Inequality A Melancholy of the Soul

Robert Borosage

Nicholas Kristof has important piece in NYT, entitled Equality, A True Soul Food

He summarizes the striking work that shows how corrosive extreme inequality is not simply to society, but to the health of individuals themselves.Extreme Inequality, he writes, feeds a “melancholy of the soul.”

In this country, the wealthiest 1% captured fully 2/3 of the increased income growth over the five years, before the financial collapse. They now control more wealth than the “bottom” 90% of Americans.

This inequality is devastating to the economy. The wealthy can’t provide the demand needed for a vibrant economy. A sinking middle class saps that demand. Companies start moving investmen ts abroad where demand is growing, or buying back stock in pump up stock prices and bonuses, while laying off workers, adding to the inequality.

That inequality is also poisonous to the democracy, as progressives at the turn of the last century demonstrated. Concentrated wealth has concentrated political power. The rich can buy protection of their privileges. There’s no greater evidence of that than incoming Speaker John Boehner travelling to Wall Street to offer his party up as the protectors of the big banks, and then hilarously urging their lobbyists not to be cowed by fierce Democratic legislative aides.

What Kristof reports, based on remarkable work of Wilkinson and Pickett, is that extreme inequality is dangerous to human health. It generates increased disease and depression among the less well off, feeding obesity, drug use, suicide, and a range of other human maladies. These too are corrosive to society. Extremely unequal societies like ours, now matter how rich or how poor, need more police and more prisons.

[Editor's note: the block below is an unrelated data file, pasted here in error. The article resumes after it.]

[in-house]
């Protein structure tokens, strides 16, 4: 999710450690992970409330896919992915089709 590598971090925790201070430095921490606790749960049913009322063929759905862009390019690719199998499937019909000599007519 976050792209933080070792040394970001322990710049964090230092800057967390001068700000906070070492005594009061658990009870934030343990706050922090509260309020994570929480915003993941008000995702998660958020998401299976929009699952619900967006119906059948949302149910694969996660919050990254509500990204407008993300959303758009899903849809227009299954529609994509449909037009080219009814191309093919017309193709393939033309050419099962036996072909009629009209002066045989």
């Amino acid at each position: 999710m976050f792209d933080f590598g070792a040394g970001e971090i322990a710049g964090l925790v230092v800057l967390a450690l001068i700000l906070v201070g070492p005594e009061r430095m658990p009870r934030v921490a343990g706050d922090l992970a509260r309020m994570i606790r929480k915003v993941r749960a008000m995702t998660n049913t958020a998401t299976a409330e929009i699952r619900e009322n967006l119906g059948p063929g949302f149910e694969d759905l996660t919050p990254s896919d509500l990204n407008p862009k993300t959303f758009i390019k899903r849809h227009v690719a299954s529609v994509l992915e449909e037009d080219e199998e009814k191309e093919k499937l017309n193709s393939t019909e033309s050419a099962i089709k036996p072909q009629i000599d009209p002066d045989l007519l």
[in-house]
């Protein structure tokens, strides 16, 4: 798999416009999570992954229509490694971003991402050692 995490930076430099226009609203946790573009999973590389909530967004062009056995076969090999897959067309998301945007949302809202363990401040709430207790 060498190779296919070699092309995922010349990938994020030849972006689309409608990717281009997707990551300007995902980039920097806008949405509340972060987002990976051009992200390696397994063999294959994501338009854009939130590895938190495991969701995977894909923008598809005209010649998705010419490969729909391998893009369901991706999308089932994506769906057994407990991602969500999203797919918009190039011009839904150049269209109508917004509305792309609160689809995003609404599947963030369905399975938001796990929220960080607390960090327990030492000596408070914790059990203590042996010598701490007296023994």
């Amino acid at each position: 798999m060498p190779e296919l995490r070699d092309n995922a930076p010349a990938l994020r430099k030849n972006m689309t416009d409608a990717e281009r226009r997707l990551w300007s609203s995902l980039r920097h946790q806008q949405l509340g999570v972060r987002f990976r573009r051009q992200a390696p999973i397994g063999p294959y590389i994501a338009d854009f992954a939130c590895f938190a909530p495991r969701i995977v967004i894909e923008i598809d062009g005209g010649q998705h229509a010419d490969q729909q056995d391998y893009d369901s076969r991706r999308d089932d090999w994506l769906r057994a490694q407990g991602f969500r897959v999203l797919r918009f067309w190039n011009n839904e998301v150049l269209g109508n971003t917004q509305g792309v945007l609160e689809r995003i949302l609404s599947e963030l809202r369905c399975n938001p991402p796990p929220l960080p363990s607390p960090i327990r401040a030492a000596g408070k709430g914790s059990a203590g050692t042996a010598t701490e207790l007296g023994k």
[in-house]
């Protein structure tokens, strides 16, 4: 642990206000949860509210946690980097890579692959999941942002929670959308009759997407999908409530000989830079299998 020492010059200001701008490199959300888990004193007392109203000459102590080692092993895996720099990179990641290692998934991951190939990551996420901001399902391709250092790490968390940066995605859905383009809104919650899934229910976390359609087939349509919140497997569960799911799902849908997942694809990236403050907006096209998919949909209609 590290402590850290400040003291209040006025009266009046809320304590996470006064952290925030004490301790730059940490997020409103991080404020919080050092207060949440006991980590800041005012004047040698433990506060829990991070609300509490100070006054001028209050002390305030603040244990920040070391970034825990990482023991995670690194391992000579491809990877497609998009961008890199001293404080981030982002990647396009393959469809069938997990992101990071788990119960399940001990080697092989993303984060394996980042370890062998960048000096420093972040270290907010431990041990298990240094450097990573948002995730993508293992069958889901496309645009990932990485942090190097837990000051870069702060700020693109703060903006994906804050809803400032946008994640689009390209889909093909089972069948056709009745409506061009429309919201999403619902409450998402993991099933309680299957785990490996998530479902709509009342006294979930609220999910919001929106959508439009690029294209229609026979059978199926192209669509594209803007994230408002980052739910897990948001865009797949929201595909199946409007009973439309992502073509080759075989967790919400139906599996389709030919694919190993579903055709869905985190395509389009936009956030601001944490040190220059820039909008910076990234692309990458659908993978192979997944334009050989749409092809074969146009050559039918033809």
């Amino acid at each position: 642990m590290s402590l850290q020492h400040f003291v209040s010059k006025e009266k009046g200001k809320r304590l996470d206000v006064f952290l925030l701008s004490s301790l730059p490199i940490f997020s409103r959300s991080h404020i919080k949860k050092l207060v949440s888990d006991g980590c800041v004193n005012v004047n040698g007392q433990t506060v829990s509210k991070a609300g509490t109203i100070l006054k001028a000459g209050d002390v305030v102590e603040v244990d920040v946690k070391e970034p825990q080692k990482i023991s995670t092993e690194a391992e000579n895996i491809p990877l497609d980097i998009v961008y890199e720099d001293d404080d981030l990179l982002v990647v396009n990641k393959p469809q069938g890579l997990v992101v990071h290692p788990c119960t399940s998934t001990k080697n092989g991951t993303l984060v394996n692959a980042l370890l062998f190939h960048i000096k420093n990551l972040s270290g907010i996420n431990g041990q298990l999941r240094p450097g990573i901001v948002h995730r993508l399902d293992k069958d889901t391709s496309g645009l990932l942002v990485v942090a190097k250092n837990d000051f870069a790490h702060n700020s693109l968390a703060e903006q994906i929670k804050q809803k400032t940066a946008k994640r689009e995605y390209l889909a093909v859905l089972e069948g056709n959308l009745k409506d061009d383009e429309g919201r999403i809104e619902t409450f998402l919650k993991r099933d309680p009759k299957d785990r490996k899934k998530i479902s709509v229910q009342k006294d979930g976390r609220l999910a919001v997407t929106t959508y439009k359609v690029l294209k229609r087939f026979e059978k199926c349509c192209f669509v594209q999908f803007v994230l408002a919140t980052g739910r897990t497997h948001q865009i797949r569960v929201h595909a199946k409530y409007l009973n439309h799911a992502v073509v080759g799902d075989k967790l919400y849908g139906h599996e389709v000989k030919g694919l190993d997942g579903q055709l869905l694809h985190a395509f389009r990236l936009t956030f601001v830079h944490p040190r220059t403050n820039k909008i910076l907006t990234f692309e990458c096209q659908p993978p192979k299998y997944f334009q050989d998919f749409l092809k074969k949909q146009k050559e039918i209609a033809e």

All this is important as the Congress and adminsitration turn to who pays the bill for the mess we are in. America has never done redistribution through taxes. At best our total effective tax rates are close to flat (except for the private equity guys who pay at lower rates than their secretaries). The best way to close inequaity is to empower workers to gain a fair share of increased profits and productivity, and roll back the deforms in everything from financial deregulation and corporate pay that allowed the few to rig the game.

But, that said, it would be simply perverse to lower top end tax rates, cut taxes on the wealthiest estates while rolling back Social Security and hiking fees and other taxes on working families. The celebrated tax deal of the lame duck session ended lowering taxes on the wealthiest Americans, while raising them on workers making less than $20,000 a year. If we keep going down that road, our society our democracy and our citizens will decline. More prisons and police won’t be enough.

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